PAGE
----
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Gun Barrel Aiming ● We can isolate that desired vector by again projecting to a plane. ● The desired Left vector is the normal to this plane.

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Projection to a Plane Redux ● We perform the same calculation using the desired left vector for the turret as n.

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One More Step ● We now have desired turret facing and gun barrel pitch vectors, in world space. ● What if our engine requires them in local (object) space?

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World -> Local Transform ● Very common in games to move back and forth between local and world coordinates. ● Local coordinates are the coordinate system where the center (usually) of an object is at (0,0,0), and the axes are usually aligned to the orientation of the object.

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World and Local Coordinates

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World ->Local Transform ● To transform to local coordinates, we need a 4x4 matrix specifying the object’s axes and position. ● Multiplying a vector by this matrix will yield a vector transformed into local space. ● Use the inverse of the object’s matrix to convert back to world space.

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Why Local Space? ● Often easier to work with components of an object this way (ie. Joint hierarchies) ● AI and gameplay calculations will frequently be based on something’s position relative to an object or actor.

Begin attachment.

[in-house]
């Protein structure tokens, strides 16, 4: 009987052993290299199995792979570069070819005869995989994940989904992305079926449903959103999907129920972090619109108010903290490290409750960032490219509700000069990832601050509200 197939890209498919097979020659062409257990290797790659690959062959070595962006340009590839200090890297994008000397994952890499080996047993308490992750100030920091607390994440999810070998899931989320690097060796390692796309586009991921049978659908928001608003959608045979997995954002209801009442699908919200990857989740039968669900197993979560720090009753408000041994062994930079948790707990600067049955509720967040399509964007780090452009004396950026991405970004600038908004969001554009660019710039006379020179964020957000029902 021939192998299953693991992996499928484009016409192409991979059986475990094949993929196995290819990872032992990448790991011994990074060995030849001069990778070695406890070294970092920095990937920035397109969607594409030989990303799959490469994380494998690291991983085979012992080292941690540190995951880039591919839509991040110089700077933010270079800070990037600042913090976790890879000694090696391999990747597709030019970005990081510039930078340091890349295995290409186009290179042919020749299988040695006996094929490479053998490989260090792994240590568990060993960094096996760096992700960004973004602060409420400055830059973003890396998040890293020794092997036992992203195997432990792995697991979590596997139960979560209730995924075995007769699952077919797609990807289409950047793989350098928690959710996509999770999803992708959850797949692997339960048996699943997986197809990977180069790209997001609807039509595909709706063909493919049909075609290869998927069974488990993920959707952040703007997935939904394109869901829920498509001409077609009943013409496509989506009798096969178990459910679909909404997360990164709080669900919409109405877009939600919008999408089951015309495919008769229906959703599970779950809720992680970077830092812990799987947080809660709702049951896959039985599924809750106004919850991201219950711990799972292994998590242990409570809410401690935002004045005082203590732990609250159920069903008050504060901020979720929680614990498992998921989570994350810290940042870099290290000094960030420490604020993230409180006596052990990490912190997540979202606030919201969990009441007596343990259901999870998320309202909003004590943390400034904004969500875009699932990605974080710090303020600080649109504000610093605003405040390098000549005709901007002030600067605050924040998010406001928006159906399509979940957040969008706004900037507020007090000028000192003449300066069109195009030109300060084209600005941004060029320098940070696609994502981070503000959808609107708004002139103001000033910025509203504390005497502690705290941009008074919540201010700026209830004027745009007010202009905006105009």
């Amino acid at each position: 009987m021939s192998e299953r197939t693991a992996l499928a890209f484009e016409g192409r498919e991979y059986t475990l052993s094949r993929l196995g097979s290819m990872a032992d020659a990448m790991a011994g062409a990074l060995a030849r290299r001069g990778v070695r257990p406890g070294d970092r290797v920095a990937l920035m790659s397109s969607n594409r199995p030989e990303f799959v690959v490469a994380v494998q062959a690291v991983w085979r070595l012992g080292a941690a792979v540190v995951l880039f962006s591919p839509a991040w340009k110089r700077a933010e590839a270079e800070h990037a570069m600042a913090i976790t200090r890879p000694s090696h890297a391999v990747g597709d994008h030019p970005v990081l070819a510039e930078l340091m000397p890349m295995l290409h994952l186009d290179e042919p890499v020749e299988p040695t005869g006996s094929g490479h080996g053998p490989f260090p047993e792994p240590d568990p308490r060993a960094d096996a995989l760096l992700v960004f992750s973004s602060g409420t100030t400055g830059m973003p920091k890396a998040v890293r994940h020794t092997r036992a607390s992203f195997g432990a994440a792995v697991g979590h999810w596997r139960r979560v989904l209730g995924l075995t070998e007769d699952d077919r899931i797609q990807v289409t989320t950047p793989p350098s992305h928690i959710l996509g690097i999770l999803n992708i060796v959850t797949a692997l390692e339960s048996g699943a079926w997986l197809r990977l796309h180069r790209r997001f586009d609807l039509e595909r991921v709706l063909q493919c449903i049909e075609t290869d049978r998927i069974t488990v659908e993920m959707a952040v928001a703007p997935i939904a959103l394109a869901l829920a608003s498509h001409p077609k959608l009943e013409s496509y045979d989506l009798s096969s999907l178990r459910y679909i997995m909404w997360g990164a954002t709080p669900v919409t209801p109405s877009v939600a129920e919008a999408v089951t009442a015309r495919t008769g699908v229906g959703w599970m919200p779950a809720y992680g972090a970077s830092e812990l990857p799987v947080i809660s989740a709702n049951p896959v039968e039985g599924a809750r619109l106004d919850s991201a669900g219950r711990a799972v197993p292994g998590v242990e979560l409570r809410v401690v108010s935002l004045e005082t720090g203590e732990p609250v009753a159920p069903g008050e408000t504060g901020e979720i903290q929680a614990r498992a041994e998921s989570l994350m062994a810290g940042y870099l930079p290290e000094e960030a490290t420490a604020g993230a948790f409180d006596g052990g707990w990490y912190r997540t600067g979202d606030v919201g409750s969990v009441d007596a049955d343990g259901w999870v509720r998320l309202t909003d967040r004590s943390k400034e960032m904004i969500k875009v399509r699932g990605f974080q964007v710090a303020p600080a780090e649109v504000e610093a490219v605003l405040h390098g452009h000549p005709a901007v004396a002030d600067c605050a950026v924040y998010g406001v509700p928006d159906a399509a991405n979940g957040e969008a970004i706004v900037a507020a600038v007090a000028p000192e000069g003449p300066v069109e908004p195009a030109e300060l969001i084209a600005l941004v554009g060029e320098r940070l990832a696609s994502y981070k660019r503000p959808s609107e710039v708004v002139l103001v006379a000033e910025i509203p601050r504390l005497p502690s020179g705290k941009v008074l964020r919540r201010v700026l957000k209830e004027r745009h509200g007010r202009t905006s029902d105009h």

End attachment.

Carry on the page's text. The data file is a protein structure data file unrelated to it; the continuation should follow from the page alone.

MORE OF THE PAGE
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Local Space AI Example Usage Area

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Interpolation ● Lerp and slerp have many more uses besides just generating curves. ● e.g. We can simulate the motor of our turret revving up by lerp-ing from the current position to the desired using an appropriate function.

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Splines ● In Ratchet & Clank : All 4 One, there is an enemy with tentacle-style arms that can grab players. Splines are used to control the joint positions. Fixed attachment to shoulder Fixed attachment to player